Or are you are making a more general statement that all language, abstraction and logic are “out there” beyond the physicalist plain in some sense?

  23. woodchuck64 says:

    Oops, note confused blockquoting above, my comment starts at second paragraph.

  24. cl says:

    Jayman,

    A murder is wrong not because of some intrinsic property in killing but because the killing in question was the result of a bad desire (as defined in the desirist framework). This is why Fyfe can say murder is wrong by definition but that killing is not intrinsically wrong.

    Yeah, but “killing” and “murder” are two different things, just as “sex” and “rape” are two different things. Murder is unjustified killing. Rape is unjustified sex. Fyfe can say “murder is wrong by definition but killing is not intrinsically wrong,” and I would agree. The act of killing someone – in and of itself – is not right or wrong. It requires something more before such a moral judgment can be reliably made.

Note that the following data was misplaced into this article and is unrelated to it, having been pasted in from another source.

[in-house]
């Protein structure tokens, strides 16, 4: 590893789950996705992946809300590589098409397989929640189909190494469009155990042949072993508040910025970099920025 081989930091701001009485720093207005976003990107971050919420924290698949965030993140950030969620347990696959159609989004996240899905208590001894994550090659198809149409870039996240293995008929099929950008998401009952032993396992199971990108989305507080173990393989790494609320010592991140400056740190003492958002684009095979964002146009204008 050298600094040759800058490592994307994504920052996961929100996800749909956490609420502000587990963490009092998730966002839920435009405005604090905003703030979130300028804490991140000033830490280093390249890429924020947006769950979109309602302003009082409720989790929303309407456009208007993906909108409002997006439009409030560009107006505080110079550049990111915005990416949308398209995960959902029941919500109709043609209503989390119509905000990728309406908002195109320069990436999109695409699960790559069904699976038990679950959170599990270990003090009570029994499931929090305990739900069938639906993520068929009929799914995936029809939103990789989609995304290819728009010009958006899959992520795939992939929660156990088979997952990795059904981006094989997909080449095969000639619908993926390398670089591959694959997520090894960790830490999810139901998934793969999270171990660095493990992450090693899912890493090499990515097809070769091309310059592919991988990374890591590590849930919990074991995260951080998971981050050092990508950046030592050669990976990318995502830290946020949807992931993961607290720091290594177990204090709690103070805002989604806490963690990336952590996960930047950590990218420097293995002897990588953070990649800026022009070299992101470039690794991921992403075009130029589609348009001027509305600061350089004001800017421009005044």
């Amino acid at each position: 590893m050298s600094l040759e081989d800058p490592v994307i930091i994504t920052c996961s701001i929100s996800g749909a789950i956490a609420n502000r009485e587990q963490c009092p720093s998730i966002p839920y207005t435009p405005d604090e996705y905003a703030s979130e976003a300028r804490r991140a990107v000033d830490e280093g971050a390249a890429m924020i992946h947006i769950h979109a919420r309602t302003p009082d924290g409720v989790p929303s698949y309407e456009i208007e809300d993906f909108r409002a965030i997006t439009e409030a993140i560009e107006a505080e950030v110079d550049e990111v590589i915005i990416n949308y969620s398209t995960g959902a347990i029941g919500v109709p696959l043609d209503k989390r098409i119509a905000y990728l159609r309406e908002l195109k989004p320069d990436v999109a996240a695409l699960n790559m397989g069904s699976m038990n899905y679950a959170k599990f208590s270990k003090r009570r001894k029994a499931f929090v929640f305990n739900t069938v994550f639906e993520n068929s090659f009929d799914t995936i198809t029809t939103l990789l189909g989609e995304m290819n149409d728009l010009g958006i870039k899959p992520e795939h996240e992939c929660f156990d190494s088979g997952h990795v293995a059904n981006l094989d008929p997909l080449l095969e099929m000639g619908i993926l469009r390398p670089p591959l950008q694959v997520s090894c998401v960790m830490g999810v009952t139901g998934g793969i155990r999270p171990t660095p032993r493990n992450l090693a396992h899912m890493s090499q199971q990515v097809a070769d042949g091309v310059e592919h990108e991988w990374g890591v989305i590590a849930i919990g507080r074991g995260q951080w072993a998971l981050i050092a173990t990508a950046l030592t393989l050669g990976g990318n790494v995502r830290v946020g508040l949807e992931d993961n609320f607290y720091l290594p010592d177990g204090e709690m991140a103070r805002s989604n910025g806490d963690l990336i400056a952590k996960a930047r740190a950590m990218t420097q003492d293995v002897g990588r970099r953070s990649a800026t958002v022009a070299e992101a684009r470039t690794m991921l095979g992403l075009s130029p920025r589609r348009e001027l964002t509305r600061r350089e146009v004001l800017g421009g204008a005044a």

However, it seems to me that Fyfe cannot say that the statement “murder is wrong by definition” is true, while simultaneously saying that the statement “murder is not intrinsically wrong” is true. If murder is wrong by definition, then there is never an instance where murder can be right. Thus, it is entirely accurate to say that murder is an “intrinsically wrong” act.

    If you want to keep this strictly within the confines of the desirist framework, we can simply say that the desire for unjustified killing is an intrinsically bad desire. There’s still an “intrinsic value” at the end of the tunnel, because there is no instance in which the desire for unjustified killing can be right. As I said, it’s just a word game, and it’s annoying as hell, but I appreciate your input.

    Unfortunately I am already getting the sense that he will be unable to tell people why they ought to care about the well-being of conscious creatures. I should have a post on my blog in a week or two.